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The earliest models, still in use in 1939, were the eighteen Peugeot AC 18CV.
Six were equipped with Puteaux 37 mm (1.46 in) guns and the remainder with a wz.25, a Polish licence-built Hotchkiss machine-guns.
By 1939, they were hopelessly outclassed, despite 65 of them being reequipped with small-link tracks in 1926.
25 more were built, without armor, by CWS in 1926, for training purposes, as were the modified M26/27s and NC27s.
There were also 792 older models, mostly tankettes (690) and 90 antiquated French FTs, dating back to 1919-22.
In 1939, the main force of armored cars comprised wz.34 models, former Kégresse-Citroen type half-tracks.
But in 1939, many were converted into armored draisines and only 90 were kept in active service, taking part in desperate defensive actions.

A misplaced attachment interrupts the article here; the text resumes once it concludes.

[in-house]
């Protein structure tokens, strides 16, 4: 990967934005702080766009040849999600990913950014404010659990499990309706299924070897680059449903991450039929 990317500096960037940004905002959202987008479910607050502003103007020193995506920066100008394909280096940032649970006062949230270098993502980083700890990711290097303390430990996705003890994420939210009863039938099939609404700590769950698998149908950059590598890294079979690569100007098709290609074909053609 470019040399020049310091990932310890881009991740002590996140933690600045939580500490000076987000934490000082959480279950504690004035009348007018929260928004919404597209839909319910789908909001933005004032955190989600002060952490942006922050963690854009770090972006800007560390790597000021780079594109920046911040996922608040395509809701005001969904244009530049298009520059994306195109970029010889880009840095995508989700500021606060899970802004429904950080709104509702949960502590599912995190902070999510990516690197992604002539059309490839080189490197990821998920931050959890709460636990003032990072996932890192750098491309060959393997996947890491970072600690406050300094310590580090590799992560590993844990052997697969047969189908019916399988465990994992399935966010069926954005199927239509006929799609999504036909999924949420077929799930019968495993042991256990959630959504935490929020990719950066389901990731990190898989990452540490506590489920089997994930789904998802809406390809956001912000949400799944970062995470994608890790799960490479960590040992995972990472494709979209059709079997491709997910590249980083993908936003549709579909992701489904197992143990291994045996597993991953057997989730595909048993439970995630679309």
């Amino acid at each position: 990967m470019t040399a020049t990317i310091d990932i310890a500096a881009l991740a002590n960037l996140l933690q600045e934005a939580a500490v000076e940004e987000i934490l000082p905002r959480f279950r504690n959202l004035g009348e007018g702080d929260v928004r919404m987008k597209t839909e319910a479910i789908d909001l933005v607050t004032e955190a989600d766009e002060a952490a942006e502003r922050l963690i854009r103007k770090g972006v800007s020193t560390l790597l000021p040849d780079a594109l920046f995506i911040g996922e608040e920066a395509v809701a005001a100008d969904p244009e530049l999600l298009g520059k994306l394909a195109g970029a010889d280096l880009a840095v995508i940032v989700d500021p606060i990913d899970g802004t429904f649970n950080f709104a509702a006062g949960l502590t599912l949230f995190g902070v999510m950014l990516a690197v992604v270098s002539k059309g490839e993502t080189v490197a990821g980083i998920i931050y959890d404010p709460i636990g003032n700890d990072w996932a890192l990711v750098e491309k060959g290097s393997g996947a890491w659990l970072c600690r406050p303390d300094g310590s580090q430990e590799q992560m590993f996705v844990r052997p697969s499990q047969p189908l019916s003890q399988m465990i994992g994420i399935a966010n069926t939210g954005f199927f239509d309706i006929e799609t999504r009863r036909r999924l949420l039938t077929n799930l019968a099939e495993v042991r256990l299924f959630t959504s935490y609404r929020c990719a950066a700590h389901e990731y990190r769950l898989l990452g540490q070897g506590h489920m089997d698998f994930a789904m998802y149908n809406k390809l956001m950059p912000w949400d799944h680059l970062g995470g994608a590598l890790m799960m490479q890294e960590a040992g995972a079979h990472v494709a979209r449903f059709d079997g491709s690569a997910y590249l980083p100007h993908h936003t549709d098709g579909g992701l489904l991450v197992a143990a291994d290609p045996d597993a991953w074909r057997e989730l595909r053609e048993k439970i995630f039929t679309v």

The Polish renewed their confidence in the Renault company by ordering, in 1936, a replacement for its aging fleet of FTs, choosing the well-produced Renault R35. They arrived in June-July, just in time for the first operational maneuvers.
But like the French R35, they suffered many limitations.
They were relatively well-protected, but were slow, their engine notably overheated and their main armament, a Puteaux 37 mm (1.46 in) short barreled, low velocity gun was only suitable against casemates and machine gun nests. The Vickers 6-ton (Mark E) was a successful, modern Vickers design (the previous tankettes had been well-tested years earlier).